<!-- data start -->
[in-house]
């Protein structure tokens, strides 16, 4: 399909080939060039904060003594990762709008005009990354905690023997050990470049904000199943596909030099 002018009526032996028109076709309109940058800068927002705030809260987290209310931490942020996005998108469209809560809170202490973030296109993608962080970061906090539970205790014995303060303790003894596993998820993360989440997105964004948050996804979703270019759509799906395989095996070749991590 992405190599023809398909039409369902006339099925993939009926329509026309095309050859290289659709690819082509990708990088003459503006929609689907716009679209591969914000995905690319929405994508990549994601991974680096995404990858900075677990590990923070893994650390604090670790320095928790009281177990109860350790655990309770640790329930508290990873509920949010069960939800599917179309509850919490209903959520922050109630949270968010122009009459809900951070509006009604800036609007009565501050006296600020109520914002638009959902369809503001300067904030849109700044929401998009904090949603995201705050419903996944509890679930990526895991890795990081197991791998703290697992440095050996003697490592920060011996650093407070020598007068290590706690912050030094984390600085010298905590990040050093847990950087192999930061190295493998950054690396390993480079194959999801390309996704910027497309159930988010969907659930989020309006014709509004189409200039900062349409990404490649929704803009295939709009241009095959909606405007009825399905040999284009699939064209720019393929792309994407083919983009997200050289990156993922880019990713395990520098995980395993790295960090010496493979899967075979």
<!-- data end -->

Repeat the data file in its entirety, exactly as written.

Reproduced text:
[in-house]
């Protein structure tokens, strides 16, 4: 399909080939060039904060003594990762709008005009990354905690023997050990470049904000199943596909030099 002018009526032996028109076709309109940058800068927002705030809260987290209310931490942020996005998108469209809560809170202490973030296109993608962080970061906090539970205790014995303060303790003894596993998820993360989440997105964004948050996804979703270019759509799906395989095996070749991590 992405190599023809398909039409369902006339099925993939009926329509026309095309050859290289659709690819082509990708990088003459503006929609689907716009679209591969914000995905690319929405994508990549994601991974680096995404990858900075677990590990923070893994650390604090670790320095928790009281177990109860350790655990309770640790329930508290990873509920949010069960939800599917179309509850919490209903959520922050109630949270968010122009009459809900951070509006009604800036609007009565501050006296600020109520914002638009959902369809503001300067904030849109700044929401998009904090949603995201705050419903996944509890679930990526895991890795990081197991791998703290697992440095050996003697490592920060011996650093407070020598007068290590706690912050030094984390600085010298905590990040050093847990950087192999930061190295493998950054690396390993480079194959999801390309996704910027497309159930988010969907659930989020309006014709509004189409200039900062349409990404490649929704803009295939709009241009095959909606405007009825399905040999284009699939064209720019393929792309994407083919983009997200050289990156993922880019990713395990520098995980395993790295960090010496493979899967075979």